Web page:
The East African Community (EAC) states recently adopted a policy on utilising the WTO-TRIPS flexibilities on public health. The policy spells out a number of flexibilities and the minimum standards thereof to be enacted in domestic legislation. This study critically reviews this policy. In doing this, the study notes that the EAC member states, like most developing states, have very low per capita income levels. The people are too poor to afford expensive medicines. At the same time, these countries are faced with peculiar, region-specific diseases, the so-called ‘African diseases.’ Already, these diseases have been neglected by foreign pharmaceuticals reluctant to invest in developing medicines for poor markets. There are no established pharmaceuticals in the EAC states.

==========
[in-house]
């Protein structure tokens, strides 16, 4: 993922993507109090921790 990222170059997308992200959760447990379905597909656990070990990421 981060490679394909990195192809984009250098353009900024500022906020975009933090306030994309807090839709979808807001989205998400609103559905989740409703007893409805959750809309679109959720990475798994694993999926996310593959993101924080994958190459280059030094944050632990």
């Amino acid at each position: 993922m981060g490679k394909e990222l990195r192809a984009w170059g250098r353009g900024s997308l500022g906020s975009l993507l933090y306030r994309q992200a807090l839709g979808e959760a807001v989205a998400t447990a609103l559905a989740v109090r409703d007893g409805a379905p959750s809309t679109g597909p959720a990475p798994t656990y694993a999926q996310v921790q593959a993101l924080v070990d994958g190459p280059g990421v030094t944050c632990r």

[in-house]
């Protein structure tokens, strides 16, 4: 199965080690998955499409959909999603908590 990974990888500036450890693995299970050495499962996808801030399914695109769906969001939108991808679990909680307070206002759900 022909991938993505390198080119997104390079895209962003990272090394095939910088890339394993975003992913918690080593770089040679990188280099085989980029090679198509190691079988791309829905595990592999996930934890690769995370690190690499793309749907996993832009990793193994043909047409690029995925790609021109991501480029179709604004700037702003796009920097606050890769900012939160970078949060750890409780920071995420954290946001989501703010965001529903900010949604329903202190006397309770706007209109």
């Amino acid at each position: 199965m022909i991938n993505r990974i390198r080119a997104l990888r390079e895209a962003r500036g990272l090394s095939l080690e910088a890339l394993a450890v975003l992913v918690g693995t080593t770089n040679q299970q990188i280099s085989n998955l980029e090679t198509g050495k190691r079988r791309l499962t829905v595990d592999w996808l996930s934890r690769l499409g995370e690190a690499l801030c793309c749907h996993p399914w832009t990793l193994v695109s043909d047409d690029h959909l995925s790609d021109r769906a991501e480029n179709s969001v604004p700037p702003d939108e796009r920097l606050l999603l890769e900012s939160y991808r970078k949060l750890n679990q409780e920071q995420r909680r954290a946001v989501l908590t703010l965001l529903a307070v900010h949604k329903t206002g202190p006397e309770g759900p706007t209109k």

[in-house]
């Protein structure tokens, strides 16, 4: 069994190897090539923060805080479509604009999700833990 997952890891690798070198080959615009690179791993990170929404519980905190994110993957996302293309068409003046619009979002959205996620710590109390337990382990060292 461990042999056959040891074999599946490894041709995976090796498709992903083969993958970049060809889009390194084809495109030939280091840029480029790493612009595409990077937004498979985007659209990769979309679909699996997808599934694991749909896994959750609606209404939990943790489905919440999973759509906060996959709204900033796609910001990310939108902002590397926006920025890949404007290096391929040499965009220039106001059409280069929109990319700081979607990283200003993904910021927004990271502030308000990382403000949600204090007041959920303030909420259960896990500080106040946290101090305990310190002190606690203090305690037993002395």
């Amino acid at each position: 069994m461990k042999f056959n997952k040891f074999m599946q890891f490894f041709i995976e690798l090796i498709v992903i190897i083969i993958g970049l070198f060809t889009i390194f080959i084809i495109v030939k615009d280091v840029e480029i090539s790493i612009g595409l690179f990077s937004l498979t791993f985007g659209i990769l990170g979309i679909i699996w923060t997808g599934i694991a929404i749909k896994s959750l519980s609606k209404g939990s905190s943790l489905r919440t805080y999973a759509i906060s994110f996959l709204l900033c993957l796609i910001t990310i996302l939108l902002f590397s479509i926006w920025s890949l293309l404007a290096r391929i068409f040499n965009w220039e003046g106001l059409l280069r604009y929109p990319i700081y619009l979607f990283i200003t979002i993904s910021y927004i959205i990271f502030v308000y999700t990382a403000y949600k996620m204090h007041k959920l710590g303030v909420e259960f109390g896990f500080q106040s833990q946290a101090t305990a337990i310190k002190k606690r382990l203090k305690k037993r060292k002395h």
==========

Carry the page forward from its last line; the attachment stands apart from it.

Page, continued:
It is against this background that this research makes an argument against the aforementioned policy. It will be demonstrated that the policy is biased towards ensuring access to medicines through price-reduction, at the expense of patent protection. This approach is inappropriate because: first, given the absence of market incentives to invest in developing medicines for African diseases, the policy will only worsen the already bad situation since it undermines the strongest alternative incentive (patent protection); and second, such a policy will not only discourage foreign pharmaceuticals further but also suppress domestic pharmaceutical activity, which is undoubtedly necessary in view of the growing neglect of African diseases by foreign pharmaceuticals.